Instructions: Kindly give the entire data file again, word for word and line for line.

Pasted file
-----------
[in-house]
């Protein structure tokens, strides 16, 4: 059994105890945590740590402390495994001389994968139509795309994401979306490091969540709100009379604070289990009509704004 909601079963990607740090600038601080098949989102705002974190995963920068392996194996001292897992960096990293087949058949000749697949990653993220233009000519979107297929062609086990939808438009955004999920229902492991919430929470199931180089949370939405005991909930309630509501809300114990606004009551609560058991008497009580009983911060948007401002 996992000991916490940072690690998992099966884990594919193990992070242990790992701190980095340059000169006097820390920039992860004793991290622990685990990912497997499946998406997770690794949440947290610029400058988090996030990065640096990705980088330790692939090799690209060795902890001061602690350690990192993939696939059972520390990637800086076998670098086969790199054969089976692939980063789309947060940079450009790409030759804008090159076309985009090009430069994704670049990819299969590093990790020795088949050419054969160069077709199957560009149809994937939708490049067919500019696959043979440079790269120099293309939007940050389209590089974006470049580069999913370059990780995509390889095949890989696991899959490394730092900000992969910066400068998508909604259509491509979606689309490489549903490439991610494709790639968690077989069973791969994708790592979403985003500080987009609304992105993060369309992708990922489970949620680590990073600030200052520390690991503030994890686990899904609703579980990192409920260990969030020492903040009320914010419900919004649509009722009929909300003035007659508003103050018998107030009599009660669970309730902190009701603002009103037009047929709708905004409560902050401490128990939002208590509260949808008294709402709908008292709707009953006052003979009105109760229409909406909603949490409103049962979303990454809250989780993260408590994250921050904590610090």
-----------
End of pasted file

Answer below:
[in-house]
């Protein structure tokens, strides 16, 4: 059994105890945590740590402390495994001389994968139509795309994401979306490091969540709100009379604070289990009509704004 909601079963990607740090600038601080098949989102705002974190995963920068392996194996001292897992960096990293087949058949000749697949990653993220233009000519979107297929062609086990939808438009955004999920229902492991919430929470199931180089949370939405005991909930309630509501809300114990606004009551609560058991008497009580009983911060948007401002 996992000991916490940072690690998992099966884990594919193990992070242990790992701190980095340059000169006097820390920039992860004793991290622990685990990912497997499946998406997770690794949440947290610029400058988090996030990065640096990705980088330790692939090799690209060795902890001061602690350690990192993939696939059972520390990637800086076998670098086969790199054969089976692939980063789309947060940079450009790409030759804008090159076309985009090009430069994704670049990819299969590093990790020795088949050419054969160069077709199957560009149809994937939708490049067919500019696959043979440079790269120099293309939007940050389209590089974006470049580069999913370059990780995509390889095949890989696991899959490394730092900000992969910066400068998508909604259509491509979606689309490489549903490439991610494709790639968690077989069973791969994708790592979403985003500080987009609304992105993060369309992708990922489970949620680590990073600030200052520390690991503030994890686990899904609703579980990192409920260990969030020492903040009320914010419900919004649509009722009929909300003035007659508003103050018998107030009599009660669970309730902190009701603002009103037009047929709708905004409560902050401490128990939002208590509260949808008294709402709908008292709707009953006052003979009105109760229409909406909603949490409103049962979303990454809250989780993260408590994250921050904590610090």